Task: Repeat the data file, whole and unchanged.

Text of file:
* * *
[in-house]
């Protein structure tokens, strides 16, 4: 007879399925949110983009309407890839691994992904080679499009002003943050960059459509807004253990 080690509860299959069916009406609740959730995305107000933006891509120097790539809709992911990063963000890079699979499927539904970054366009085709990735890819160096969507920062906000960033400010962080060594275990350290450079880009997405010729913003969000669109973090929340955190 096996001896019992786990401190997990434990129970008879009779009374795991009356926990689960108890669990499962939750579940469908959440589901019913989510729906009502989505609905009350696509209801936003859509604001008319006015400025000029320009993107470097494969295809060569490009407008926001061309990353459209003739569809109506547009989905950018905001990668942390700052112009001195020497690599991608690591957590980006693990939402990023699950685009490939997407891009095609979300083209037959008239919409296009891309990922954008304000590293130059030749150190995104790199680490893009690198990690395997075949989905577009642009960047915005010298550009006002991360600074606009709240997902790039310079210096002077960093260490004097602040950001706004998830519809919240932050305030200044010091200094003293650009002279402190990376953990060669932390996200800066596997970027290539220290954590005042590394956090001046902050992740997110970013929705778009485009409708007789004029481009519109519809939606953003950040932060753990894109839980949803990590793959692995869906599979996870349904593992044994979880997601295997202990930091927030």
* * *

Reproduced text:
[in-house]
């Protein structure tokens, strides 16, 4: 007879399925949110983009309407890839691994992904080679499009002003943050960059459509807004253990 080690509860299959069916009406609740959730995305107000933006891509120097790539809709992911990063963000890079699979499927539904970054366009085709990735890819160096969507920062906000960033400010962080060594275990350290450079880009997405010729913003969000669109973090929340955190 096996001896019992786990401190997990434990129970008879009779009374795991009356926990689960108890669990499962939750579940469908959440589901019913989510729906009502989505609905009350696509209801936003859509604001008319006015400025000029320009993107470097494969295809060569490009407008926001061309990353459209003739569809109506547009989905950018905001990668942390700052112009001195020497690599991608690591957590980006693990939402990023699950685009490939997407891009095609979300083209037959008239919409296009891309990922954008304000590293130059030749150190995104790199680490893009690198990690395997075949989905577009642009960047915005010298550009006002991360600074606009709240997902790039310079210096002077960093260490004097602040950001706004998830519809919240932050305030200044010091200094003293650009002279402190990376953990060669932390996200800066596997970027290539220290954590005042590394956090001046902050992740997110970013929705778009485009409708007789004029481009519109519809939606953003950040932060753990894109839980949803990590793959692995869906599979996870349904593992044994979880997601295997202990930091927030």